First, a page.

A couple of years ago whilst working on an article for Time Out, I was perusing and photographing a cosy and recently opened Sicilian deli and cafe, Casanova and Daughters. The cafe occupies a highly desirable nook in the corner of London’s Neal’s Yard, and sells a range of Sicilian specialty foods, including pasta, jars of sauce, olives and herbs etc. They also sell individual producer’s olive oil bright silver pots, each with an immaculate tap for filling bottles. However, there was one product which seemed to dominate all others: anchovies. There were anchovies in small jars, medium jars, large jars, and indeed, very large jars packed with several kilogrammes of anchovies. I started to wonder how so many anchovies could be eaten at one time, when I noticed a group of young Italian men arrive and take up residence at a high counter by the service area. The counter was actually the sales assistant’s service area, but became a convenient makeshift bar for this group of lads who were obviously well-known to each other and the sales assistant. The men ordered beer and engaged in good-humoured, loud banter – all in Italian.
Being quite a small shop with no customers (other than myself and the Italians) I became rather conspicuous, especially as I was carrying a camera and taking the odd photo. I was called over to join in and share their offerings. I obliged and attenpted to blend in with the proceedings. This was not going to be easy – they knew very little English and I knew very little Italian. But I also sensed a culinary culture gap. For along with the beers, the men were snacking – or possibly lunching – on anchovies with a little bread. As a food lover, I do not have problems joining in all but the most extreme of communal noshes. I like anchovies, I like their distinctive accented flavour in a salade niçoise, or decorating a Russian salad, or scattered over a pizza, but in each of these dishes there are plenty of other flavours to balance the anchovy.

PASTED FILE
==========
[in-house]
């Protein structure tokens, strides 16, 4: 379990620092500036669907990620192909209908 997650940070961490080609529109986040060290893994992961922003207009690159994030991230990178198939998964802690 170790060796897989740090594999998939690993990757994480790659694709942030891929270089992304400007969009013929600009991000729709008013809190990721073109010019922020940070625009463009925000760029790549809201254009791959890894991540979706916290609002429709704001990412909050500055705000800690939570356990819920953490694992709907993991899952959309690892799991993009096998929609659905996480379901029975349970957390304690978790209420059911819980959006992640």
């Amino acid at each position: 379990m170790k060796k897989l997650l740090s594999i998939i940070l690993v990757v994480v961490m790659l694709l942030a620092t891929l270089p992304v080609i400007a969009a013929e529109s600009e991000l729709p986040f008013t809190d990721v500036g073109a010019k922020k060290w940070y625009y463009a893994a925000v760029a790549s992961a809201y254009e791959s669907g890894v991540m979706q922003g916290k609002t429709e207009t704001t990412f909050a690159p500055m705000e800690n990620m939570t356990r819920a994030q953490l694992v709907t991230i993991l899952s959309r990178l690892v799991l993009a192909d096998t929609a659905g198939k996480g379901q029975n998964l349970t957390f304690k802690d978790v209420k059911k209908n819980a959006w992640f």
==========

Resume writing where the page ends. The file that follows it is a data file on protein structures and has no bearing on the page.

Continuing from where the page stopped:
Don’t get me wrong. The Sicilian anchovies are possibly the best you can buy – they are soft and delicate and have a very fresh taste. However, I would need a few more anchovy-only sessions before I could say I had acquired a connoisseur’s appreciation for snacking on such a singular ingredient. Though clearly I should make the effort – judging by the quantity – and quality – of anchovies on sale at this cafe, I am obviously missing out on one of Sicily’s best kept culinary secrets.